The following process has been tested on the server version of the following distros
Shut down the VM and increase the volume in VM’s VMware ESXi settings and restart the VM
Login into the system via
web console. Change user privilege to administrator (
sudo), in other words – become
This command should invoke configure disk options and the terminal should look similar as below
Select the last drive (in my case
/dev/sda3) using up and down arrow key and from the bottom menu select
Resize has been selected, the terminal will prompt for the total size of the disk to be resized. Add the free space size with the current size and put the numbers in, if not already provided. In most cases, the system can detect the free space and adds it automatically. Press
At the bottom of the screen, the terminal will show that
partition *x* has been resized. (change x with the partition number that you just resized)
The next step is to write these changes (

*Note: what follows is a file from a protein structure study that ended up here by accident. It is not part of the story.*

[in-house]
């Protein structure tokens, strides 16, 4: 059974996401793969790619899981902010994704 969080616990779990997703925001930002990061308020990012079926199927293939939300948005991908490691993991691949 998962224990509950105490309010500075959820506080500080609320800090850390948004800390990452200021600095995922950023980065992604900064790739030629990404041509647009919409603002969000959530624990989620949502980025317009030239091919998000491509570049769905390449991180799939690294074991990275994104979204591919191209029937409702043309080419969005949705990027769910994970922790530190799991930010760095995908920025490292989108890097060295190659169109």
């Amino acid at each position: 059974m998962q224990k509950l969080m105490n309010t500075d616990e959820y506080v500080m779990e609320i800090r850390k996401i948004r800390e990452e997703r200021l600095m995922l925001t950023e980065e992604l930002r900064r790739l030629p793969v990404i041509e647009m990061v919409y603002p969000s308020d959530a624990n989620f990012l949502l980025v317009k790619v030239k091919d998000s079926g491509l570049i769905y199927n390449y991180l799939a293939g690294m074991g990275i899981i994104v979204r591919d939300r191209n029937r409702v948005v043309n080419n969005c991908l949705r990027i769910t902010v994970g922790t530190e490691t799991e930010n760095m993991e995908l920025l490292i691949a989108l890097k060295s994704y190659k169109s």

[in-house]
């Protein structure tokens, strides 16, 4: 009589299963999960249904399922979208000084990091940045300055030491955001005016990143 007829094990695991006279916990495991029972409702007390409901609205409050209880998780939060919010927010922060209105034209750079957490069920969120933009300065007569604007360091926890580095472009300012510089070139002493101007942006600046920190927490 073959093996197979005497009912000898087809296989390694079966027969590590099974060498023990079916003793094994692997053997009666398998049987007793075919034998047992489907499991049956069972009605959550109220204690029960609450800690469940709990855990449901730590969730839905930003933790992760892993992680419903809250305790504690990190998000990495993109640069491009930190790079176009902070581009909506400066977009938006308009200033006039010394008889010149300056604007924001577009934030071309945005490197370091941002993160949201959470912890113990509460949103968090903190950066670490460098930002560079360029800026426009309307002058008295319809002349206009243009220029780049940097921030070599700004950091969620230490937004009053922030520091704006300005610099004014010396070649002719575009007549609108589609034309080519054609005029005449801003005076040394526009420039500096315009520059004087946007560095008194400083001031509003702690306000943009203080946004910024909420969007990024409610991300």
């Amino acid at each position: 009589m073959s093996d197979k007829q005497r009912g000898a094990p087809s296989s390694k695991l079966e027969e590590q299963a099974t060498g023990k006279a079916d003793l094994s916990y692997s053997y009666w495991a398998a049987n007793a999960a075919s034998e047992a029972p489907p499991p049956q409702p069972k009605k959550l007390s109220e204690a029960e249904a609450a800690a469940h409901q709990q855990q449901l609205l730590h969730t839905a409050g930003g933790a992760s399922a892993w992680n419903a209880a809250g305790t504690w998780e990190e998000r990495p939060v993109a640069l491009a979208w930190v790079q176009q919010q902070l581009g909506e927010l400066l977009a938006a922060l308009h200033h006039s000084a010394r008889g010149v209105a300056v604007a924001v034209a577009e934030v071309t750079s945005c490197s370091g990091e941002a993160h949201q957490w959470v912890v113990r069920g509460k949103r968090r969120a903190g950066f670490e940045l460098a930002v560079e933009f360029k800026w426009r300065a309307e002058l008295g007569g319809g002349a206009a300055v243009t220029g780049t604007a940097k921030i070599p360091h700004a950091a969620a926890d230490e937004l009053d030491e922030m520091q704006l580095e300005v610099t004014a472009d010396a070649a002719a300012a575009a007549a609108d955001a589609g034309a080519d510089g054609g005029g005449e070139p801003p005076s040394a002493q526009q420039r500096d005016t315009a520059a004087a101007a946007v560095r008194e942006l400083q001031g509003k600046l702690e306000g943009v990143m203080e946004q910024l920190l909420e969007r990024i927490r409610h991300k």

partition table) into the disk. Select
Write option from the bottom menu using the left and right arrows.
This operation might delete data. So make sure that you have taken the appropriate backup of your data.
this will invoke a confirmation dialog, type
yes to confirm the changes and press
If this writing process did not encounter any problem then the terminal should show that the
partition table has been altered.
cfdisk by selecting
Quit from the bottom menu.
Terminal might show
syncing disks. message as it exits from the
Reboot the system.
log back in, change back to
The first thing to do after the restart is to check if the partition has been extended properly, to do that run
fdisk -l /dev/sda
This should show you that the desired partition has been extended.
df -h still shows that the
/ mount point is still stuck with nearly
4GB of space.
To increase the size of the logical volume at the mount point
/ we would need the file system
name from the command
df -h and then run
N.B: (change the file system name according to your system)
Check the disk size has changed
Successfully increased LV disk space in the ubuntu system.
Here is the original answer that lead me to this post for my own reference.